I surely hope there's an easier way. Still, if all else fails:
I've never used it, but the
timecopy Python script (for use with faulty Time Machine backups) might help. It's a long script but it seems it's not only that long just because of Time Machine. And especially its support for faulty disks can be useful for your corrupted file system too. From its website:
Using a tool that performs a block-for-block copy will in fact copy the file system error to the new disk, which is of no use at all. What's needed is a way to copy the file system to a new location using traditional file copy. The only problem with that is the Time Machine backups are full of hard links, which will appear as normal files and directories, and performing a simple file copy will result in an enormous waste of disk space.
It supports a
--dry-run option, and
--verbose outputs nice
ln -s commands.
The script enforces using the Time Machine
Backups.backupdb file structure. It seems to me that changing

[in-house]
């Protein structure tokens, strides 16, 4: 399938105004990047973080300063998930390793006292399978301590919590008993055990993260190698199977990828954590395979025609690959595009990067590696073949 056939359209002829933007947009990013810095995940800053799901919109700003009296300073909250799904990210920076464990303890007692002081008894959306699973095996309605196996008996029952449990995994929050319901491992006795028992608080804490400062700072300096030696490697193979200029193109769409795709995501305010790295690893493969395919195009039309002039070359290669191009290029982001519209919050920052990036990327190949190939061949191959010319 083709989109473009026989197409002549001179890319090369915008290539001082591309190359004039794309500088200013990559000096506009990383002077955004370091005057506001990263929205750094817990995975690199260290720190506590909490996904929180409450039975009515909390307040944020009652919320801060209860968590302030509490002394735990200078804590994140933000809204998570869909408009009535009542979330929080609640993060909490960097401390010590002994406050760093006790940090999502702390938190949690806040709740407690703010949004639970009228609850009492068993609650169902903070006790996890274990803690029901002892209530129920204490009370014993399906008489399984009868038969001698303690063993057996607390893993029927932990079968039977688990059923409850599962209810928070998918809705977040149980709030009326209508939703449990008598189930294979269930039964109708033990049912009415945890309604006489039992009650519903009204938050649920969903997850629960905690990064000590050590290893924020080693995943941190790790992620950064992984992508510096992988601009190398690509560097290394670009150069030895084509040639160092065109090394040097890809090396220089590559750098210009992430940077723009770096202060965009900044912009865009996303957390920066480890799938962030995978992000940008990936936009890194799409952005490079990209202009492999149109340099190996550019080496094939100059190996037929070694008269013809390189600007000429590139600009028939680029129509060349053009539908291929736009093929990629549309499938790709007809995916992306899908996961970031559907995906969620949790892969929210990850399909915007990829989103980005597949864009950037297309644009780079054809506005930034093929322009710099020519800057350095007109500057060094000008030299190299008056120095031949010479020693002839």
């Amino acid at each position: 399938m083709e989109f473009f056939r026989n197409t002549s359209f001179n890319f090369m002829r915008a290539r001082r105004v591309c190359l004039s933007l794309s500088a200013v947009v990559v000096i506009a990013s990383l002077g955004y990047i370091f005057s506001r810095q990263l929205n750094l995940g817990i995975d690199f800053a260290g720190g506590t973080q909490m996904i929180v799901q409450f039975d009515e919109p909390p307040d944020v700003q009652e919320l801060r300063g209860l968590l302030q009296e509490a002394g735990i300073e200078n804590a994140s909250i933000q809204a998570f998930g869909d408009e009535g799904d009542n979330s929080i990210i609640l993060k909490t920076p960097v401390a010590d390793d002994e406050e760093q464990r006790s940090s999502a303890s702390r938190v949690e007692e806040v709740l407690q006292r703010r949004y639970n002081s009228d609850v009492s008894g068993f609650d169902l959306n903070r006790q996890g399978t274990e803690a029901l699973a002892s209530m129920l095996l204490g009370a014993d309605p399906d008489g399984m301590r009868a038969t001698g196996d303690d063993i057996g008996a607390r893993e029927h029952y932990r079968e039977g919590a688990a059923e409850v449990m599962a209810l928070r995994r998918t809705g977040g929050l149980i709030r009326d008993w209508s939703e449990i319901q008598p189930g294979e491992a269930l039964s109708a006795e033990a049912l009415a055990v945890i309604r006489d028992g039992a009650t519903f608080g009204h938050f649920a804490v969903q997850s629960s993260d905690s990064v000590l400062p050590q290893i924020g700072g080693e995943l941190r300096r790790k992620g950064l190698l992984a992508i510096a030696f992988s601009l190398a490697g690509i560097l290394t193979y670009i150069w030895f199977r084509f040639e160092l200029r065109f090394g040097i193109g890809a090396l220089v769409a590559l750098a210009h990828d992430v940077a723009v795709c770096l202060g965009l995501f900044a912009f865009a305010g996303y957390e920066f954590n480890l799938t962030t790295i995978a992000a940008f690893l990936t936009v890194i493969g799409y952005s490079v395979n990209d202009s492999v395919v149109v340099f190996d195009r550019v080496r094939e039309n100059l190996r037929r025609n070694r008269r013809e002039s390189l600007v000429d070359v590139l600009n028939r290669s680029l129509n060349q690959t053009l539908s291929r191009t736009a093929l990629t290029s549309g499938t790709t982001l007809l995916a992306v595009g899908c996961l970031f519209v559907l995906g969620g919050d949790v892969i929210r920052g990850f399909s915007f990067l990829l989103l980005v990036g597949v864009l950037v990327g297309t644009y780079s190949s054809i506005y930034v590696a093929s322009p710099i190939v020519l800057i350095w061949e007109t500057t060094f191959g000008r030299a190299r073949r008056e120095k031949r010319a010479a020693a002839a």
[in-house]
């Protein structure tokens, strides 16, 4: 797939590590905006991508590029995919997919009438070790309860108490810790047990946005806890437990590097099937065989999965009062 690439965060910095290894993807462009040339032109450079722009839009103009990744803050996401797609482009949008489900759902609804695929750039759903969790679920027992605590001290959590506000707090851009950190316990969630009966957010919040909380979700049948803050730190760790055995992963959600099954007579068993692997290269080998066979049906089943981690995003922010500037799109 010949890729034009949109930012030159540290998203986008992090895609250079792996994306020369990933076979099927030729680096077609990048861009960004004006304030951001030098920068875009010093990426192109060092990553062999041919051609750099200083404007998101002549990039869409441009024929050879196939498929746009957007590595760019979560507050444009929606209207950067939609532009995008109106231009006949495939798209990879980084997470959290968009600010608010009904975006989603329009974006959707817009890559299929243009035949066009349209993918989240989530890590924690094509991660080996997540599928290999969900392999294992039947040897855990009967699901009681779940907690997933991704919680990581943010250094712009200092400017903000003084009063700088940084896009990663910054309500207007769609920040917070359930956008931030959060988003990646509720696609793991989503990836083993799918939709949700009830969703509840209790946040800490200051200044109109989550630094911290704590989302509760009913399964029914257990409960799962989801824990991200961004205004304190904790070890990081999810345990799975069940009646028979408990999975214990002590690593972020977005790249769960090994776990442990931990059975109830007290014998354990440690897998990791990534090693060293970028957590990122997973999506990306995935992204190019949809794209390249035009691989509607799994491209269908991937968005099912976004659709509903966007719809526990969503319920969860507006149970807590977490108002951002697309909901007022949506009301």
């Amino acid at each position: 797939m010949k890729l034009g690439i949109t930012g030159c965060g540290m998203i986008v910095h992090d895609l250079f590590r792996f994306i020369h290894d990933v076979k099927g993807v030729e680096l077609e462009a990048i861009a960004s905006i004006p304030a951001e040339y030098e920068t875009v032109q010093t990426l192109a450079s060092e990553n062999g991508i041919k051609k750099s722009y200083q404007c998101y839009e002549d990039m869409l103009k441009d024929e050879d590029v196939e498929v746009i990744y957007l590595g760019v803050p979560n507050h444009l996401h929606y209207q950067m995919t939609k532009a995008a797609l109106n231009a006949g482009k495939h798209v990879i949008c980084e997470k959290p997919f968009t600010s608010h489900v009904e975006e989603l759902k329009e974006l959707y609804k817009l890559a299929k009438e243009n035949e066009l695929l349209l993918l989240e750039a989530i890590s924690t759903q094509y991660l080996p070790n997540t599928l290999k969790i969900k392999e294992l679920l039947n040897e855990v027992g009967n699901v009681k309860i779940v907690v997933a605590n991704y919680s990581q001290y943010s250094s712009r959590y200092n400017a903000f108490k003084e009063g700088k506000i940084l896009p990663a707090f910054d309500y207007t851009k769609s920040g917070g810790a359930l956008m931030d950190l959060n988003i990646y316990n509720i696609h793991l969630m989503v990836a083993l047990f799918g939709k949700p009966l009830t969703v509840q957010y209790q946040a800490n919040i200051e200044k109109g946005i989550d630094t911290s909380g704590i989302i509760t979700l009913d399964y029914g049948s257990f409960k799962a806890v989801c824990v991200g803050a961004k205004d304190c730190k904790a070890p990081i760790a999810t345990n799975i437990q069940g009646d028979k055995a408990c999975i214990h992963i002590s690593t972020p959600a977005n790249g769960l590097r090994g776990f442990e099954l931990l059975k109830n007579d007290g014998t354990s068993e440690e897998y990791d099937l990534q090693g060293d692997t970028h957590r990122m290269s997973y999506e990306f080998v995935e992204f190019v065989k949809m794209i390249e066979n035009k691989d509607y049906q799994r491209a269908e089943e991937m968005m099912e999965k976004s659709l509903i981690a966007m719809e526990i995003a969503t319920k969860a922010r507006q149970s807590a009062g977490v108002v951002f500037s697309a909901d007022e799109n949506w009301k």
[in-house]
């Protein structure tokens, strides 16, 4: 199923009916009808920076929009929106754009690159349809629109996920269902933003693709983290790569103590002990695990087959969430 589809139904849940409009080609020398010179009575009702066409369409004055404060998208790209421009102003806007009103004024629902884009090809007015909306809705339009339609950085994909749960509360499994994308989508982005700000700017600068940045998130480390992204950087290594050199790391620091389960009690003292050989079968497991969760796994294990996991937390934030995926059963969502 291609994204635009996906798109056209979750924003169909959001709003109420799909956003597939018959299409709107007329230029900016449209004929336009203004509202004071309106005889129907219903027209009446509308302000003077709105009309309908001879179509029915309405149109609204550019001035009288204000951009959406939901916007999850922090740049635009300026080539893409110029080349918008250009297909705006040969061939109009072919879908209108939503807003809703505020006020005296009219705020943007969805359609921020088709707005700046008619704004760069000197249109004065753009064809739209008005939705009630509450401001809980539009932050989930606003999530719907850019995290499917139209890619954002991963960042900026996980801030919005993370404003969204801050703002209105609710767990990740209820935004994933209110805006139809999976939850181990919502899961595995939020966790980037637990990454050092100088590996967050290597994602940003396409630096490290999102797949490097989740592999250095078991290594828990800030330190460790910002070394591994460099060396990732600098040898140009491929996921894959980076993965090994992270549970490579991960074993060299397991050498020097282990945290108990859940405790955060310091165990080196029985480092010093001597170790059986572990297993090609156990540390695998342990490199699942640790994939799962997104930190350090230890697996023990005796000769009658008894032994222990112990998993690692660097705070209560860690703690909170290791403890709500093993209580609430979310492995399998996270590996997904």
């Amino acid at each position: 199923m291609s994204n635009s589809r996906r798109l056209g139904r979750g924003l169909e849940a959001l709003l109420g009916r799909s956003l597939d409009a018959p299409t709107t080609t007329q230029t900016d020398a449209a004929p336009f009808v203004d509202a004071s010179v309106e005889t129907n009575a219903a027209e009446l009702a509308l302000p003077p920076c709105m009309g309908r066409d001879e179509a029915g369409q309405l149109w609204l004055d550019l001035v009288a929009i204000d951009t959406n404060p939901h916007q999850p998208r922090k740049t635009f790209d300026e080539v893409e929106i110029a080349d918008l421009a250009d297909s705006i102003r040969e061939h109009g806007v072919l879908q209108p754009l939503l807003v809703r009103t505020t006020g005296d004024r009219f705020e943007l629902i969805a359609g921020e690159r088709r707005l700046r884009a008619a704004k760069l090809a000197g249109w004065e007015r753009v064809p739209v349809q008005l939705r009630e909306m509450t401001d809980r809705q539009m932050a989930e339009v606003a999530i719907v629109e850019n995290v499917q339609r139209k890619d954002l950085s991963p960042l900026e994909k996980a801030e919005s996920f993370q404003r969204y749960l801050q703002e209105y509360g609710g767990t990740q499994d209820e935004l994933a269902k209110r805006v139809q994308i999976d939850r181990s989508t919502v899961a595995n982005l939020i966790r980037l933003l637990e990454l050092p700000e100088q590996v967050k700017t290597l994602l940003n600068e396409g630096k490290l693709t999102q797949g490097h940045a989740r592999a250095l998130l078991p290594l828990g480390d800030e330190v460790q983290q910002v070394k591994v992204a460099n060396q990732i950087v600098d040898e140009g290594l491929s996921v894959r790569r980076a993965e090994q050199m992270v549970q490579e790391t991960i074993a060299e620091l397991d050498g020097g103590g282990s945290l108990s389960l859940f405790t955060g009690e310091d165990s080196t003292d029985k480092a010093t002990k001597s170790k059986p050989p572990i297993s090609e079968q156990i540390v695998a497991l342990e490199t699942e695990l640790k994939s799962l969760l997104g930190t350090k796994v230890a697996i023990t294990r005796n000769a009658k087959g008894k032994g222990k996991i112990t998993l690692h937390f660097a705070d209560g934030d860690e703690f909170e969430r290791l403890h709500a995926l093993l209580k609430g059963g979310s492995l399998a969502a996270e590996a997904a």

srcdb = os.path.join(srcbase, 'Backups.backupdb') into
srcdb = srcbase, and also changing
dstdb = os.path.join(dstbase, 'Backups.backupdb') into
dstdb = dstbase, might make this usable for non-TM sources.
It then processes each sub folder of the source folder, expecting each to be a machine name, being the root of all backups for that machine (typically one, unless the disk is used for multiple computers). Within each sub folder, it processes everything except for files named
Latest or ending with
.inProgress. But: it does not expect the sub folders of the source folder to be hard links themselves. If you do have hard links in the source folder, then maybe you can mount the disk with an extra folder name. Like: use
/Volumes/my/mount rather than
/Volumes/mount, and then run
timecopy for the source folder
Finally, it will also create a symbolic link named
Latest, just as a Time Machine disk would, for the most recent sub folder. You can of course delete that afterwards.
You can then still do the
--dry-run, or maybe the output of
--verbose --dry-run can help to get a script that you can use in some other way?